Nowadays, planting trailing succulents in hanging baskets is becoming the norm. This is quite expected as the low maintenance nature of these plants makes them highly desirable houseplants. Not forgetting the beautiful dimensions, they add to spaces inside your home, which is simply amazing.
Additionally, taking care of succulents is economical and easy which is an added advantage to beginners and those discovering their love for hanging baskets.
Whether you are a beginner or you just want to make use of small spaces with some succulents in hanging baskets, this is meant for you.
Sounds interesting right?
Then, let’s begin.
Best Cascading/Trailing Succulents for Planting in Hanging Baskets
1. String of Bananas (Senecio radicans)
The string of bananas also known as Curio radicans is a drought hardy trailing succulent with white flowers and light green leaves that resemble bananas hanging from a stem. This all-year-round plant is ideal for hanging baskets, windowsill, and even bookshelves where its beautiful stems easily flow over.
The easy-to-grow houseplant loves direct sunlight and a quick-draining potting mix. Additionally, water your string of bananas thoroughly and let the water dry before the next watering.
While fertilizing string of bananas isn’t necessary, it is important to do so during the growing season for enhanced growth and blooming.
2. Trailing Jade (Kleinia petraea)
Trailing jade is also known as Jade necklace, creeping buttons, round leaf peperomia, or Peperomia Rotundifolia. It is an epiphytic herbaceous perennial houseplant with fleshy, orbicular leaves and a creeping growth habit.
This succulent loves a good draining growing medium, bright but indirect light, and a diluted fertilizer feed every 2 weeks during its growing season and once a month during summer.
Also, keep your jade in shape by pinching out the overgrown stems.
Should you need the best trailing plants for planting in hanging baskets? Go for the trailing jade!
3. String of Buttons (Crassula perforata)
The string of buttons is also known as the necklace vine plant, stacked Crassula, or the pagoda plant. It is a drought-tolerant, fast-growing trailing succulent with thick triangular-shaped leaves. The leaves are light-toned grey-green or blue-green color with pink or reddish edges. The pink color on the edges may sharpen with exposure to more sunlight.
The blooms of a string of buttons are small and star-shaped flowers that appear in spring. These flowers are typically only a quarter of an inch in size
The cultural requirements for the string of buttons plant are; well-drained potting mix, proper watering, exposure to enough sunlight, repotting, and pruning.
4. Burro’s Tail (Sedum morganianum)
Also known as donkey’s tail, burro’s tail is a long-lived tender perennial trailing sub-shrub that is generally grown as a houseplant by many gardeners.
With bright to full sun and a good draining growing medium like the cactus mix, burro’s tail grows quickly and fills the hanging baskets with stems that hang vertically down to bring out a beautiful dreadlock look.
For a good-looking plant, you need to fertilize lightly once or twice during the growing season, repot in spring only when it’s root bound, and water your plant whenever necessary.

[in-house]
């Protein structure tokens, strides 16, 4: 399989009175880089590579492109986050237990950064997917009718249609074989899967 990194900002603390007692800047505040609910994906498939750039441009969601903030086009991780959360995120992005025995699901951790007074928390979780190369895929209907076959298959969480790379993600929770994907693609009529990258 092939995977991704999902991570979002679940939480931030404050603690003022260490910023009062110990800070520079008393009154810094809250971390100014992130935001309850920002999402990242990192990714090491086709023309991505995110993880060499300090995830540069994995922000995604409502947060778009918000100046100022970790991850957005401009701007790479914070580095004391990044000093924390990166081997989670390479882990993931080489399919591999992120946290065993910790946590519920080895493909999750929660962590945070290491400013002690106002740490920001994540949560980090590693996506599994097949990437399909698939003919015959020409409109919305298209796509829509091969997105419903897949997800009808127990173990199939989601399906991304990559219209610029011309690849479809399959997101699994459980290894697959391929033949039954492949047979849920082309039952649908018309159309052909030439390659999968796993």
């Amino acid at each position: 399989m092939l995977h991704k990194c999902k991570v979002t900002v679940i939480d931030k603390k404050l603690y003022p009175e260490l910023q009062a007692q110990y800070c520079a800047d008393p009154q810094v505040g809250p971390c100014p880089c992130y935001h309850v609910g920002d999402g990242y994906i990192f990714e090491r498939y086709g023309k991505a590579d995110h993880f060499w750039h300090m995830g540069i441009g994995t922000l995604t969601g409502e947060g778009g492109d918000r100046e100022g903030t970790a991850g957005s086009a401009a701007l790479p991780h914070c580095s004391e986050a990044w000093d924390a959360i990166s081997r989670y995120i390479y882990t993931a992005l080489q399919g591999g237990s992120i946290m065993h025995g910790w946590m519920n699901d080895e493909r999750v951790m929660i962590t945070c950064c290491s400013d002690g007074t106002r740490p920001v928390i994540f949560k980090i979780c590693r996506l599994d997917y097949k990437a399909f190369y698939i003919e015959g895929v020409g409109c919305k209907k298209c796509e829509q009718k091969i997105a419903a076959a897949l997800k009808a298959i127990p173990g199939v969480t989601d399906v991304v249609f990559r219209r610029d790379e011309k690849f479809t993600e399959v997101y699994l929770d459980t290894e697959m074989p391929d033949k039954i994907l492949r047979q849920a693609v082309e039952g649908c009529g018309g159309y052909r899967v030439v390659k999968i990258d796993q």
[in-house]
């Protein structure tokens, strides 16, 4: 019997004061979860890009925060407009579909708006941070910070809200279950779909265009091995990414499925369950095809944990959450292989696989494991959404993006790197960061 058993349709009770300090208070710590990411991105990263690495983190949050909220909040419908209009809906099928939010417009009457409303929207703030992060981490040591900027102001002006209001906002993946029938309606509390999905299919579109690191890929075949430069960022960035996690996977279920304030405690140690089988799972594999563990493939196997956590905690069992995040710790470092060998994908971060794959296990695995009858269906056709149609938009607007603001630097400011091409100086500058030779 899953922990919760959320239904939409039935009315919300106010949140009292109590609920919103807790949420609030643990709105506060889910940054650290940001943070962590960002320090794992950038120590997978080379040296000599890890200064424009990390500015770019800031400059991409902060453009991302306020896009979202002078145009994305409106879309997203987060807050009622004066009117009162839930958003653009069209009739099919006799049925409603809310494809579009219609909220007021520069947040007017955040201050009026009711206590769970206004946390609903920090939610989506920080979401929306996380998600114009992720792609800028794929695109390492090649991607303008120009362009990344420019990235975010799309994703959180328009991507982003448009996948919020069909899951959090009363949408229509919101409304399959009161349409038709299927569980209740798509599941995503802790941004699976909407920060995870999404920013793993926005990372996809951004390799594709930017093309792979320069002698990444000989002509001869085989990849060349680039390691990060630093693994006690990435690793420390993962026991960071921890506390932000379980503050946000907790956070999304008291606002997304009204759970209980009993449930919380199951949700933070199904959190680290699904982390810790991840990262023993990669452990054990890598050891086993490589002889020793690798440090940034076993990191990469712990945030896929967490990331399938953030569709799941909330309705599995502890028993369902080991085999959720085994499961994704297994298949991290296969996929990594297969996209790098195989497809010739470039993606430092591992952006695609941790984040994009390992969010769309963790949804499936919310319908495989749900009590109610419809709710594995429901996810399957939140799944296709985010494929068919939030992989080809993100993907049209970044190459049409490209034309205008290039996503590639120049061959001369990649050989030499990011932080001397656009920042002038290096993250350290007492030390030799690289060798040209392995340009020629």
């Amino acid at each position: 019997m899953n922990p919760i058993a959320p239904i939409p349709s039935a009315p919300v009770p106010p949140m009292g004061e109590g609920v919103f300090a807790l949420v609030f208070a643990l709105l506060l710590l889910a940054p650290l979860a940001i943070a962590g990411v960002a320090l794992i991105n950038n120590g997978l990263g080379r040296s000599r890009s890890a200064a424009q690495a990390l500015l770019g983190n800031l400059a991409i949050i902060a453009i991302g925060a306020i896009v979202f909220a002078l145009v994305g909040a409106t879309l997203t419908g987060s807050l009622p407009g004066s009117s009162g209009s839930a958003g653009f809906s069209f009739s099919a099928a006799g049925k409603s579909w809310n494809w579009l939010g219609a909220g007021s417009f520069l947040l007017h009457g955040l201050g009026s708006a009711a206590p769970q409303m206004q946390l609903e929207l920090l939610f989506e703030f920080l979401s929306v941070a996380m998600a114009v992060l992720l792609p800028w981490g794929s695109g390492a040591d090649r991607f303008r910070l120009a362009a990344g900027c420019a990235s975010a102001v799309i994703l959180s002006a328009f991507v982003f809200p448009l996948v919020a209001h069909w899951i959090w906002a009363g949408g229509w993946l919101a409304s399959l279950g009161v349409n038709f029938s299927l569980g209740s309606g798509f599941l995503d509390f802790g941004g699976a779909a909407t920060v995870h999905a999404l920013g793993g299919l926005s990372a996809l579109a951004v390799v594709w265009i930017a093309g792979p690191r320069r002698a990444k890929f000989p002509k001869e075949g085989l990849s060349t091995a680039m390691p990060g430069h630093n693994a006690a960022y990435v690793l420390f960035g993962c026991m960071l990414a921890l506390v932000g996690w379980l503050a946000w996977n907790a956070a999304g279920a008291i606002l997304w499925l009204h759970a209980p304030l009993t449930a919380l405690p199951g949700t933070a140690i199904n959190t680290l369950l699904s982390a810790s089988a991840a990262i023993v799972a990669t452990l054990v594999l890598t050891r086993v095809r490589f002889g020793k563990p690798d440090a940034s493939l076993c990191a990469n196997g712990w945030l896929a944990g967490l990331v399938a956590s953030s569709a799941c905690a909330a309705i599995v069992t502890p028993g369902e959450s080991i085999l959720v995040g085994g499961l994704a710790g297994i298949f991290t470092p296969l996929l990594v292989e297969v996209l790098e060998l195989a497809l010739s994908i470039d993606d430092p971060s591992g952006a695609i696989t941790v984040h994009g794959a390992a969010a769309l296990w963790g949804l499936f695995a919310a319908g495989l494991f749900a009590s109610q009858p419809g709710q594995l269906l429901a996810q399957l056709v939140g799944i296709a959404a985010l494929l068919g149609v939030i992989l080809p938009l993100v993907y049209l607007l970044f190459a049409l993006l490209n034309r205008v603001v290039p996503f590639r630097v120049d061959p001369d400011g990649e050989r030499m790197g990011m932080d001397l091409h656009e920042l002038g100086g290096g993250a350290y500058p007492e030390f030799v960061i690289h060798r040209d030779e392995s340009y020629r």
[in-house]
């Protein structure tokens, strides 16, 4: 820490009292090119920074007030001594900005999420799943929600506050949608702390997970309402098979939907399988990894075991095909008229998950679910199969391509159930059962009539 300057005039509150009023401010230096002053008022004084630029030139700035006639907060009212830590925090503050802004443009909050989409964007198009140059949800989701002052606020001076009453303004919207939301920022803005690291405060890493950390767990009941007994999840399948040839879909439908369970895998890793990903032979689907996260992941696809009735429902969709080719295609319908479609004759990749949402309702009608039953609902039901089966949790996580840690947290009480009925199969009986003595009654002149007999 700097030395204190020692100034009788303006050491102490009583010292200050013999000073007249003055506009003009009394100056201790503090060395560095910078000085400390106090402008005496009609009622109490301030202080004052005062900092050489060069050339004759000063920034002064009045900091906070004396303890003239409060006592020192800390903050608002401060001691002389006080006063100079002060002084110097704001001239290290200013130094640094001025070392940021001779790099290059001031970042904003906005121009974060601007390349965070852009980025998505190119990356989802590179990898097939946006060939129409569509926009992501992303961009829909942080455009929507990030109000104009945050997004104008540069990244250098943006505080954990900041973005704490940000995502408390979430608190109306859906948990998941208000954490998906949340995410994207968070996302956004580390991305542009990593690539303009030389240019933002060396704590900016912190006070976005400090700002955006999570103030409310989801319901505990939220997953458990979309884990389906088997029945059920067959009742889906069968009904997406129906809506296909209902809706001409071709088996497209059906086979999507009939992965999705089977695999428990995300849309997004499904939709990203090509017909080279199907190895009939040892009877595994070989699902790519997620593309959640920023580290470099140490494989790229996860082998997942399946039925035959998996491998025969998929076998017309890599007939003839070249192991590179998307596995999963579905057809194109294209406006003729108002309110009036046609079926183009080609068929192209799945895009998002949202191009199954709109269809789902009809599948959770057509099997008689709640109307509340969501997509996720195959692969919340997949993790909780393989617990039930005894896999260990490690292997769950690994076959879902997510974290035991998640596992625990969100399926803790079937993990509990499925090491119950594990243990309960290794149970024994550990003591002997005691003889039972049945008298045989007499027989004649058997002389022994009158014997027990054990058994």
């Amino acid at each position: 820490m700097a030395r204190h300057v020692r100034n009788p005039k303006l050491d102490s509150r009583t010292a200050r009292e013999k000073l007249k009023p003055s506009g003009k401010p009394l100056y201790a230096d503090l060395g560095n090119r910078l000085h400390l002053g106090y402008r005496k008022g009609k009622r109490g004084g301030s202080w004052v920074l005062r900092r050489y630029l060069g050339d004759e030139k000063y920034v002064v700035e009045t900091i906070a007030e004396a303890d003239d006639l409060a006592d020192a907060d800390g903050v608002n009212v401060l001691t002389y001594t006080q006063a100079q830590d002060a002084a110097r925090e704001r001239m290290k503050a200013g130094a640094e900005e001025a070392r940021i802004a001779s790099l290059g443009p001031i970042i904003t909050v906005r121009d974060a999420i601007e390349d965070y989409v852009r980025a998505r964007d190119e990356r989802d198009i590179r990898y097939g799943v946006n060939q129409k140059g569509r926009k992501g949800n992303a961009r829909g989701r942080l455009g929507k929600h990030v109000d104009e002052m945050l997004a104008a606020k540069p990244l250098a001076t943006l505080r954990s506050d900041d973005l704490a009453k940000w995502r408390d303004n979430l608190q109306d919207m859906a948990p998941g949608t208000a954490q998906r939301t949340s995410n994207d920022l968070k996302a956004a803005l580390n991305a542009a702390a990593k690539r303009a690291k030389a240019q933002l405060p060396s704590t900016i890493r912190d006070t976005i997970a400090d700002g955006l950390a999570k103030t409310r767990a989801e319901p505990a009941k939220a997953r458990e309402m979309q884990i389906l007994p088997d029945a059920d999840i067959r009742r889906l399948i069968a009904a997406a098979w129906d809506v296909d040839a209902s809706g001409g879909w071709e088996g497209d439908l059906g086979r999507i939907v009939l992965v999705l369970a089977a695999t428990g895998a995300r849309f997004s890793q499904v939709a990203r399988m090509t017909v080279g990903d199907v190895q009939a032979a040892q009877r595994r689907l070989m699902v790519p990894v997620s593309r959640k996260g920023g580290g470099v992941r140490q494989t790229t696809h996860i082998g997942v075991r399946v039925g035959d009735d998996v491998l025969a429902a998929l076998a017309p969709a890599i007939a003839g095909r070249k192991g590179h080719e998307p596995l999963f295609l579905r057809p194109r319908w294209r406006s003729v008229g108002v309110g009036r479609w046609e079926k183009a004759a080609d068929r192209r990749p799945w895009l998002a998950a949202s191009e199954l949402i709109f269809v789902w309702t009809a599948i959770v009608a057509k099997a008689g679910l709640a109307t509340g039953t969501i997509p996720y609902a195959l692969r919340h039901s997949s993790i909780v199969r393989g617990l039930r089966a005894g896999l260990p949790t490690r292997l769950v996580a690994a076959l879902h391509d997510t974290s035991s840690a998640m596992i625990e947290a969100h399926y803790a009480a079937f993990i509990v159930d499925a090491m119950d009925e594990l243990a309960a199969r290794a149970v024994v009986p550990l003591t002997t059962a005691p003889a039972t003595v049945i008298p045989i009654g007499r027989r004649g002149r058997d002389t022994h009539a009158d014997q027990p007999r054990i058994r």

5. Wax Plant (Hoya pachyclada)
Wax plants are slow-growing trailing succulents with short stems and thick-fleshy green leaves. These plants are spring and summer bloomers that produce sweet-scented white and glossy flowers.
If you want an easy-to-manage trailing succulent for planting in hanging baskets, then go for the wax plant. Apart from well-draining soil, warm and humid conditions, and a monthly light feed of diluted fish emulsion, these plants don’t ask for more.
6. Monkey’s Tail (Hildewintera Colademononis)
Monkey’s Tail is also known as Soft Monkey Tail Cactus. It is a plant whose stems look like a monkey’s tail. These stems are greenish-yellow and on them are soft hair-like white spines that protrude downwards over the entire stem.
Due to their drooping stems, monkey’s tails are preferably one of the best trailing succulents for planting in hanging baskets. Its bright, red flowers are extremely decorative but they bloom and fruit in just a few days.
Requirements for a good growing monkey’s tail include; both direct sunlight and shade, light, well-aerated, and quick-draining soil, once a year application of low nitrogen fertilizer, and proper watering.
7. String of Hearts (Ceropegia linearis)
String of Hearts is an evergreen ornamental houseplant with stringy, purplish stems and opposite heart-shaped leaves. The string of hearts plant is a summer and fall bloomer but its flowers may appear infrequently at odd times throughout the year. These flowers are in shades of white to pale magenta and have a bulbous base and a tubular corolla.
The string of Hearts requires excellent drainage and should be watered only when dry. It also needs infrequent fertilizing with half-strength houseplant fertilizer during its growing season. This house plant performs best when overcrowded hence do not repot unless it’s necessary.
8. String of Pearls (Senecio rowleyanus)
String of pearls is an evergreen trailing perennial succulent plant with nearly spherical pea-sized alternate leaves.
This easy maintenance succulent is a summer bloomer and produces small daisy-like flowers. These flowers are not showy, but they have a sweet and spicy cinnamon-like fragrance.